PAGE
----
[Reply To This Comment]

    Moshe Mandel Reply:

    Papelbon for one, although I hate him. Joakim Soria. These guys are not Mo, but no one will be. I have a tough time believing Joba would be any better than either. I do know that he has 4 pitches, which makes me believe he can be a starter. Mo came up as a starter, but he had 1.5 pitches, which is why going to the pen made sense.  (Quote)

    [Reply To This Comment]

  2. I have long been in favor of trading one. I have been pretty vocal about it. That said, as karlovau said, maybe Joba really is the next starter turned dominant closer. Let’s not even compare him to Mo, but I don’t think a Pappelbon would be an unfair comparison. I think there HAS to be a reason for this that we don’t know about. Maybe Girardi, Cashman and Joba sat down and said, “Joba, we think your stuff plays better out of the pen,” and he agreed. Obviously everyone has thought a lot about it, and the thing that makes the LEAST amount of sense is the whole “the front office is making a mistake.” This is becoming a front office that is right up the sabermatrics fans alleys. They clearly know 200 innings is better then 60. There just has to be something that is unknown to us, some variable that the fans/media don’t know about (yet). I keep going back to the Red Sox, because they honestly do have a good front office. They realized that it was smart to let Lester take his lumps and knew to pull the plug on the Pappelbon experiment quickly. Perhaps there is something here.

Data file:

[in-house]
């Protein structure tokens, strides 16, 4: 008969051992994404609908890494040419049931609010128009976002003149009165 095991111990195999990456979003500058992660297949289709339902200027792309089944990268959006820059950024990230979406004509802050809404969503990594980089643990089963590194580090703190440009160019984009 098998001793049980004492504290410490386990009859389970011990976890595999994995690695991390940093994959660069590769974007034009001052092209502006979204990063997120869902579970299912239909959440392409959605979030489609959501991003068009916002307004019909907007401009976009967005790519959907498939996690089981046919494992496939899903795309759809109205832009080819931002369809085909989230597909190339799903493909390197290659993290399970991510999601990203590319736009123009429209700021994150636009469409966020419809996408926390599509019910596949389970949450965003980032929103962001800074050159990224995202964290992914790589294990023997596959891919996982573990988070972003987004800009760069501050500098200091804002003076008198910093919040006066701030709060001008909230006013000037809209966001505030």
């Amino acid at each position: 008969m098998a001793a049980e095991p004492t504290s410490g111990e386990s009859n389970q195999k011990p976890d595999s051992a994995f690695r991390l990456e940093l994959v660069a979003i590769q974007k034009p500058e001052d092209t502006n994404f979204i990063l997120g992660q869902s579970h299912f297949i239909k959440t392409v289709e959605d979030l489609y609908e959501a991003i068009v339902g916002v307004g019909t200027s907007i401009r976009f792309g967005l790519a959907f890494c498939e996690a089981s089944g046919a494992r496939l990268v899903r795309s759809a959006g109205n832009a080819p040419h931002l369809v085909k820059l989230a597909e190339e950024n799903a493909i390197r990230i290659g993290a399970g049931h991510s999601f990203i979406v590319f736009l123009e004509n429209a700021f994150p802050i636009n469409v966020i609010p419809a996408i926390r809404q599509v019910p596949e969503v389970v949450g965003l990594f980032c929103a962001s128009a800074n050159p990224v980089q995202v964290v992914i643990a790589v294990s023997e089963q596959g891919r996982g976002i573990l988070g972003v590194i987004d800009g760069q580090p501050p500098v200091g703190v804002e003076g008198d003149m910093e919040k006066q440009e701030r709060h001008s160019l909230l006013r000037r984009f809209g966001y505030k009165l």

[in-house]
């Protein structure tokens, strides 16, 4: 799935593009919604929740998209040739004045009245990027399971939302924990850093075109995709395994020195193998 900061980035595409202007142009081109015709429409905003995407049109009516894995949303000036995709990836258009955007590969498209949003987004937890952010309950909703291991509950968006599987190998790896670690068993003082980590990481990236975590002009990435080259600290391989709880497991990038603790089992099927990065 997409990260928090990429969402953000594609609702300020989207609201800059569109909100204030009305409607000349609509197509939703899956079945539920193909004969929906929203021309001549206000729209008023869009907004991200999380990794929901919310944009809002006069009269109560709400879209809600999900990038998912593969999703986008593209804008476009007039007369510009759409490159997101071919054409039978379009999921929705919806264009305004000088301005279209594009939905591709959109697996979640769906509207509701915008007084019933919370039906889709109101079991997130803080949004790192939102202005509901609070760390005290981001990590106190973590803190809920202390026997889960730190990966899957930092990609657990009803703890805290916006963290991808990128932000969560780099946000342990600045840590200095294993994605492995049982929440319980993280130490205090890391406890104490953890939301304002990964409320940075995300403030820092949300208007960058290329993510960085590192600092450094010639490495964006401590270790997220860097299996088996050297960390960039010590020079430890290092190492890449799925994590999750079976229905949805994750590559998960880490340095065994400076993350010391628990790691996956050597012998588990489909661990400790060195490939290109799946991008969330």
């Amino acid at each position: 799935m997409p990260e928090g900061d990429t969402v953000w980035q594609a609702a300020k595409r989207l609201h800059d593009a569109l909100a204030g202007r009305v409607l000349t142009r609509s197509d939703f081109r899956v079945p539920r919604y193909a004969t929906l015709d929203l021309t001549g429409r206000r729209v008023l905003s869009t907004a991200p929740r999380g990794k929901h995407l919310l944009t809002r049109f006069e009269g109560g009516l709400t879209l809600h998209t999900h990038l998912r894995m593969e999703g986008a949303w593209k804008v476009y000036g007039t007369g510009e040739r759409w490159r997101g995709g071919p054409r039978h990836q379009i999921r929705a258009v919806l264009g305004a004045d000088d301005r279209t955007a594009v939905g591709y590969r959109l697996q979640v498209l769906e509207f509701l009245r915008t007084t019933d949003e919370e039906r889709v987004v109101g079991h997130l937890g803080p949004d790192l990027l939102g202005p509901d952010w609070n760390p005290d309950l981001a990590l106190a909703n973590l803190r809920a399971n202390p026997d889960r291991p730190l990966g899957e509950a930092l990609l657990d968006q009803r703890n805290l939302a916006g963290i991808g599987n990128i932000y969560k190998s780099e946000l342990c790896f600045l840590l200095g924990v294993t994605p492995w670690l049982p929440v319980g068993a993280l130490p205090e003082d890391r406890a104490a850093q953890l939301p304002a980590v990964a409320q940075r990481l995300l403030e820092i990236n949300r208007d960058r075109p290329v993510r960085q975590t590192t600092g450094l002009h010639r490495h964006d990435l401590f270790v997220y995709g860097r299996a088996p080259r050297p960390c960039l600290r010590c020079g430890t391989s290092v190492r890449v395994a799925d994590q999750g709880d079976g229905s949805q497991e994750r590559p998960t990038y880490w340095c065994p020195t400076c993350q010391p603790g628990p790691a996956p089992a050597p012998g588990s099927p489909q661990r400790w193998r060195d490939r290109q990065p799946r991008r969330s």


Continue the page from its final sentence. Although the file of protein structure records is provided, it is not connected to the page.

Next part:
Now I have to repeat, and I think Matt did well to point it out (since no one else seems to be echoing my statements) that Joba’s value on the trade market is plummeting. The smart thing to do would have been to deal from a strength to help a weakness (such as an outfielder for instance) or to further strengthen the minors. Once Vazquez got here, two were fighting for one spot. Hughes is where he should be. I firmly believe this. Mike at RAB long ago thought Joba would have the higher high, while Hughes had the long lasting career. The problem is, it’s looking more and more likely that the Yankees will not get ANYTHING CLOSE to the return they expected on the player they were against trading in the Johan Santana deal.  (Quote)

    [Reply To This Comment]

    Moshe Mandel Reply:

    There just has to be something that is unknown to us, some variable that the fans/media don’t know about (yet).

    I’m not so sure. Every quote said if they had two spots, both would be in the rotation. They had one, they gave it to Hughes. It doesnt mean that they dont see Joba as a starter.  (Quote)